- Research article
- Open Access
Association mapping and marker-assisted selection of the lettuce dieback resistance gene Tvr1
BMC Plant Biology volume 9, Article number: 135 (2009)
Lettuce (Lactuca saliva L.) is susceptible to dieback, a soilborne disease caused by two viruses from the family Tombusviridae. Susceptibility to dieback is widespread in romaine and leaf-type lettuce, while modern iceberg cultivars are resistant to this disease. Resistance in iceberg cultivars is conferred by Tvr1 - a single, dominant gene that provides durable resistance. This study describes fine mapping of the resistance gene, analysis of nucleotide polymorphism and linkage disequilibrium in the Tvr1 region, and development of molecular markers for marker-assisted selection.
A combination of classical linkage mapping and association mapping allowed us to pinpoint the location of the Tvr1 resistance gene on chromosomal linkage group 2. Nine molecular markers, based on expressed sequence tags (EST), were closely linked to Tvr1 in the mapping population, developed from crosses between resistant (Salinas and Salinas 88) and susceptible (Valmaine) cultivars. Sequencing of these markers from a set of 68 cultivars revealed a relatively high level of nucleotide polymorphism (θ = 6.7 × 10-3) and extensive linkage disequilibrium (r2 = 0.124 at 8 cM) in this region. However, the extent of linkage disequilibrium was affected by population structure and the values were substantially larger when the analysis was performed only for romaine (r2 = 0.247) and crisphead (r2 = 0.345) accessions. The association mapping approach revealed that one of the nine markers (Cntg10192) in the Tvr1 region matched exactly with resistant and susceptible phenotypes when tested on a set of 200 L. sativa accessions from all horticultural types of lettuce. The marker-trait association was also confirmed on two accessions of Lactuca serriola - a wild relative of cultivated lettuce. The combination of three single-nucleotide polymorphisms (SNPs) at the Cntg10192 marker identified four haplotypes. Three of the haplotypes were associated with resistance and one of them was always associated with susceptibility to the disease.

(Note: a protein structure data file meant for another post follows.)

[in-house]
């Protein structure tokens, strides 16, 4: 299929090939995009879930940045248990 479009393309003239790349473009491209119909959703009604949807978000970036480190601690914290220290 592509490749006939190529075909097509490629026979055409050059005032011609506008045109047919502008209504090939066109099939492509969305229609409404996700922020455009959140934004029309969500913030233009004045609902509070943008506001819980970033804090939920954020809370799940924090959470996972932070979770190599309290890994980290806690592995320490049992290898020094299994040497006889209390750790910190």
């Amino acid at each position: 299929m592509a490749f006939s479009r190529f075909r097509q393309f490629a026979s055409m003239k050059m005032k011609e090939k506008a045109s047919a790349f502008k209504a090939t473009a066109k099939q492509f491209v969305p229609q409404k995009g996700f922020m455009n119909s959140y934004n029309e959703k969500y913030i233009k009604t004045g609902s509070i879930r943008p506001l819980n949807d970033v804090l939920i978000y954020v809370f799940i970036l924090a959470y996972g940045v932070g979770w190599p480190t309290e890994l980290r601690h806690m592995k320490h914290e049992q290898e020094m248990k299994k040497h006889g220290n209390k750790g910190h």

We have successfully applied high-resolution DNA melting (HRM) analysis to distinguish all four haplotypes of the Cntg10192 marker in a single analysis. Marker-assisted selection for dieback resistance with HRM is now an integral part of our breeding program that is focused on the development of improved lettuce cultivars.